Wednesday, July 15, 2009

Tattoo your kids?

The last two times my kids stayed with their grandparents, my oldest got lost. Once was with my mom at City Museum in St. Louis. The other was at a park with my in-laws. I feel like we have hammered him about not running off when he gets excited, but he keeps saying he forgets. So when I hear that 90% of parents experience this, it makes me feel a little better. I haven't decided whether I will purchase the temporary tattoos or not, but I don't think they're a bad idea. I don't like the ones where you write your number on the child with a marker. What's the point of the tattoo then? My kids have never been lost long enough for a stranger to find them, look at their arm and call the number. It's usually just a couple of minutes. But it is a scary thought.Have any of you used these temporary tattoos? What do you think about them?

Planning a family outing anytime soon? If you have young children this is an eye opener. The Center to Prevent Lost children says 90% of you will experience an unplanned separation from your child.

Chandra Bill shows us a parent-tested device that could give you some piece of mind.
Any parent who's ever lost sight of their child for even a few seconds knows the panic that sets in.

"She ducked under one of those clothes, those carousels and my heart went out
of my chest. But like I said, it was probably like ten seconds." Department of Justice studies indicate 2000 kids get lost every day. A Wander Wear survey found parents rank losing a child five times more concerning to them than terrorism.

"When my son was a toddler we went to a mall with a babysitter to look at appliances. I turned around and asked my baby sitter.. where's EJ? In a flash he was gone. We found him outside the store at a fountain."

In response to
situations like that a mother of three invented a temporary tattoo on which you can write your cell number and stick it on your child, adding another tool to the parenting arsenal." The safetytat is designed to reconnect parent and child as quickly as possible if they're ever separated. We talked to parents to see if they'd use it.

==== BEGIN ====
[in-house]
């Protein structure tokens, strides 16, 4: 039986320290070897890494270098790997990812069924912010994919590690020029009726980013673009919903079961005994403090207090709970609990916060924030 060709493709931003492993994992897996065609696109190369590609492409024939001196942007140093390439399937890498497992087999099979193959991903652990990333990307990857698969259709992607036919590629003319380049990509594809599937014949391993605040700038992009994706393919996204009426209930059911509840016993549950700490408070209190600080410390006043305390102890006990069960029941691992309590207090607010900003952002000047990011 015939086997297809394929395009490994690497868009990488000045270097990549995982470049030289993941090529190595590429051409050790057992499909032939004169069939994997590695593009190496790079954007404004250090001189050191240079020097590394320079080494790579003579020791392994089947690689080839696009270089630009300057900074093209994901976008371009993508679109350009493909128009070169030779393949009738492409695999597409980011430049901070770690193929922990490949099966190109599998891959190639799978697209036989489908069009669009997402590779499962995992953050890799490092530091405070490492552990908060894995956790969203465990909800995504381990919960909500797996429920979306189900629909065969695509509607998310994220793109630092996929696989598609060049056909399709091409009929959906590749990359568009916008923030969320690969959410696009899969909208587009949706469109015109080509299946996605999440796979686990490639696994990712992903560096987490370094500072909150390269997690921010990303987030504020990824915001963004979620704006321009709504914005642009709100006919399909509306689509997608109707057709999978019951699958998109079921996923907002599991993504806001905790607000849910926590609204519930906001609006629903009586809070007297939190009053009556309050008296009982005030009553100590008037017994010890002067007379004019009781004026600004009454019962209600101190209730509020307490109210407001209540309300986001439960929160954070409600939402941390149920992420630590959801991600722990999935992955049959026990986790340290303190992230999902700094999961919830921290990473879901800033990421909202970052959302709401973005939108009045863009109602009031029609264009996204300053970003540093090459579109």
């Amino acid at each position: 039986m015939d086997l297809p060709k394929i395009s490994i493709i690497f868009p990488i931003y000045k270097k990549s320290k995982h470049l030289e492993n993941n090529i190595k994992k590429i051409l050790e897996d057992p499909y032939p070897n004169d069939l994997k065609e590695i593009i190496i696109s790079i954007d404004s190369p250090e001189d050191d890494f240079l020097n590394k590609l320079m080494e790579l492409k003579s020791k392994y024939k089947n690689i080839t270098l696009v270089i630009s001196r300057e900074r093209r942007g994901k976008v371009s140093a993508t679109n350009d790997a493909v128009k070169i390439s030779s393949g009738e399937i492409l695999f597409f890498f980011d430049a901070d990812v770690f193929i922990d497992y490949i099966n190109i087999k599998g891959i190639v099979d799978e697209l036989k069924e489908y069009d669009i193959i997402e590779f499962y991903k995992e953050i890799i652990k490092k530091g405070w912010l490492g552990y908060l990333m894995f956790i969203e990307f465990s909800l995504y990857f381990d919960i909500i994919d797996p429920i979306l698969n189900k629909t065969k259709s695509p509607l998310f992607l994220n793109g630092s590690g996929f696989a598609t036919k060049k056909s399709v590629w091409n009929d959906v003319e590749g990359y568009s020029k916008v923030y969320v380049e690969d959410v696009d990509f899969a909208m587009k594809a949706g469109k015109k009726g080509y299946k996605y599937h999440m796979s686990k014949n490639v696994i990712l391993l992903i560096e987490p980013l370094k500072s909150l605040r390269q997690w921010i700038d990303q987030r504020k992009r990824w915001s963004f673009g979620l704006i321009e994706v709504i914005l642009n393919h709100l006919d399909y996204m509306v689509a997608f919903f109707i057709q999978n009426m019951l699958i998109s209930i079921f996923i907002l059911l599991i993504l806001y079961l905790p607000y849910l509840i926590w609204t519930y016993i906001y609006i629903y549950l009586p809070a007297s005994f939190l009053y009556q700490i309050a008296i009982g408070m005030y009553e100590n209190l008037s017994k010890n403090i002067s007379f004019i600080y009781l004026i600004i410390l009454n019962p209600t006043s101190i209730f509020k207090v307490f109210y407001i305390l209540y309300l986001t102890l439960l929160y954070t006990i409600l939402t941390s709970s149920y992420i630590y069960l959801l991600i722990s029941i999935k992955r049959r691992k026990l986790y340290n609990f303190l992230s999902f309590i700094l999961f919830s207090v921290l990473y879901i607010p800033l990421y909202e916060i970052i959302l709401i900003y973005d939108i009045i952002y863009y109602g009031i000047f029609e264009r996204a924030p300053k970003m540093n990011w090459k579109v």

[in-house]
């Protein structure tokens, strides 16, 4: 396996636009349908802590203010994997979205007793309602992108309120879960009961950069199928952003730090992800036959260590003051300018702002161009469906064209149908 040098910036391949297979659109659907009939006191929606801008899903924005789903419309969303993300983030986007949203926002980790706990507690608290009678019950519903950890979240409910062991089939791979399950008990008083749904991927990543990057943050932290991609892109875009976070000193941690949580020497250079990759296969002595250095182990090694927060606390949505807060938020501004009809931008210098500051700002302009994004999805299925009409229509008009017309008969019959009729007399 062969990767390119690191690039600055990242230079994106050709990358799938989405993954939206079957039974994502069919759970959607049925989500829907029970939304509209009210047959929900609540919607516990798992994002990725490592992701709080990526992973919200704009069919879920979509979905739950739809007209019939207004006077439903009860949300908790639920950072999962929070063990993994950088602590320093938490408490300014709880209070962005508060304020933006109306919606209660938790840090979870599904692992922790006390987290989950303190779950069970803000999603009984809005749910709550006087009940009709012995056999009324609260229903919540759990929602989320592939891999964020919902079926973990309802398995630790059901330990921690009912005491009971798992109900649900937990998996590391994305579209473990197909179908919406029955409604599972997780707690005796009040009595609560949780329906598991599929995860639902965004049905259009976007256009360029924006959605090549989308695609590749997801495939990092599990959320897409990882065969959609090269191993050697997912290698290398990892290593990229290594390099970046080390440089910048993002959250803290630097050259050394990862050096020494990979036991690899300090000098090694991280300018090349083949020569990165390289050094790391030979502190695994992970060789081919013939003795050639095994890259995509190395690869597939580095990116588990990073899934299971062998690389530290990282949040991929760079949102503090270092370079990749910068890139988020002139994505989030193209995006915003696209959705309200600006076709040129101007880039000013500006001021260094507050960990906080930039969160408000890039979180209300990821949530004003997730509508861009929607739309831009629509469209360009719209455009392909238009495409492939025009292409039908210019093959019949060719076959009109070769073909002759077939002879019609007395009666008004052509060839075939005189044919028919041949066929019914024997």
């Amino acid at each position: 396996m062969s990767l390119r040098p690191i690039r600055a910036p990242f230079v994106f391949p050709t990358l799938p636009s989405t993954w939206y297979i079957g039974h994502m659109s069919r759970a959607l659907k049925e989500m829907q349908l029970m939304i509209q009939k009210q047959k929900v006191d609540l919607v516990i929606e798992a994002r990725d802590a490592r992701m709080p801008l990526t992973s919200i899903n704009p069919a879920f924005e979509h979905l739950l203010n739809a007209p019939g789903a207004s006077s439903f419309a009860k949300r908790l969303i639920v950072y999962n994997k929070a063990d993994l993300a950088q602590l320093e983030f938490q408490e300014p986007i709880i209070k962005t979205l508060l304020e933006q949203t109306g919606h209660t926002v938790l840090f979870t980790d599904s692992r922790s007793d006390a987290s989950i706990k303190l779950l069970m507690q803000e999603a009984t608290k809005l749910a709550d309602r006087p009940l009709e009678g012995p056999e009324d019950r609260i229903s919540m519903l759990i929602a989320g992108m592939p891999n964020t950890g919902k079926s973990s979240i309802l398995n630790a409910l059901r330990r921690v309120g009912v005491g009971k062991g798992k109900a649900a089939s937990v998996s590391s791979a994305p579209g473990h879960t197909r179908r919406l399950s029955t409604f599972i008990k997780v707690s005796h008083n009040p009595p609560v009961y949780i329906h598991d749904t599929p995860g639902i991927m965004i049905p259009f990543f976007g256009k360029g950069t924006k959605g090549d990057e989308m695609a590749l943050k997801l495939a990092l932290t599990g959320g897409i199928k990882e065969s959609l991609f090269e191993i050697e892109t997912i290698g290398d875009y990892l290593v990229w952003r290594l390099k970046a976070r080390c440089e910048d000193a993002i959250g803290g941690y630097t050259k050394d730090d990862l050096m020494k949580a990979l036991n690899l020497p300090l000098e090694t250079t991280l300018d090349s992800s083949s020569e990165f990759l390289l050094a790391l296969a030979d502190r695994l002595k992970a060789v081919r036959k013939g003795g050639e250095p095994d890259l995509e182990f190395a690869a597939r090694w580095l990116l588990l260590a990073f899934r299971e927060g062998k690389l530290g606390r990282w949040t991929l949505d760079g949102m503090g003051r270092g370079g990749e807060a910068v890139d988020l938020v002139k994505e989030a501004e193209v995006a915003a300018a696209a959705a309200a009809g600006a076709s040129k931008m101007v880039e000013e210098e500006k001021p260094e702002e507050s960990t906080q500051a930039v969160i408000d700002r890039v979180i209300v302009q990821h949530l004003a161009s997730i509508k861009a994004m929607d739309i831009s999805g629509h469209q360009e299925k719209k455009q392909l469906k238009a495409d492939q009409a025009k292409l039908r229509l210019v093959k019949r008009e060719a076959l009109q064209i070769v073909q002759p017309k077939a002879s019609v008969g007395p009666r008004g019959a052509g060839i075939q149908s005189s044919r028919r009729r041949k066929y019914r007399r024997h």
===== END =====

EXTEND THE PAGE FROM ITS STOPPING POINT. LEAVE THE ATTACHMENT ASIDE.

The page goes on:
"I would definitely use it."
"Would you ever use something like this?" Parent: "I would definitely consider it. Especially since it doesn't contain personal information like the child's name or my name and it just has a phone number, so yeah, definitely."

"Kids nowadays they get the tattoos they can put on their skin they think
they're cool and they like the way they look. So from a child's perspective I think it would be really neat to wear it."

The tattoos apply without water and won't rub off. They last about two weeks,
come in a variety of child-friendly colors and designs and cost less than a dollar a piece.

"It's kind of like a funny band-aid"
"I would definitely use it, even at the beach, or when we go to the store. Everytime we walk out the door. I would not mind using them at all." "Any kind of traveling that you would do. Anytime you went any place. to a supermarket." "Definitely like the theme park or the beach when it's crowded. The mall possibly." "Probably Disney. the big parks, big places. If you're taking a long trip or even the beach. To lose a kid on the beach is not hard, it just takes seconds.

A word of caution, however. Experts recommend parents use a multi-prong
approach to summer safety and much of that involves preparing your child should they ever lose sight of you.

Nancy McBride/Ctr. For Missing & Exploited Children
"Tell your child not to look for you. If they get lost, stay close to where they got lost and don't ever go out in the parking lot. You should be looking for them, not the other way around. If you've done that cursory search and they're not around. You call law enforcement."

Nancy Mcbride handles the educational arm of the National Center for Missing
and Exploited children. She says nothing takes the place of adult supervision.

"It's easy to get distracted. Keep your eyes on the child. And understand that
the people who harm children in 40 percent of the cases, the most dire cases, they're opportunists. So, make sure they don't have the access or the opportunity. But that's our job as the parents and the trusted adults."

The material used to make safetytats is FDA approved.
In addition to loss prevention, safetytats have been expanded to include health information, like peanut allergies.. to let people know if a child has special needs, such as autism. They also come in Spanish.

-NewsAnchorMom Jen

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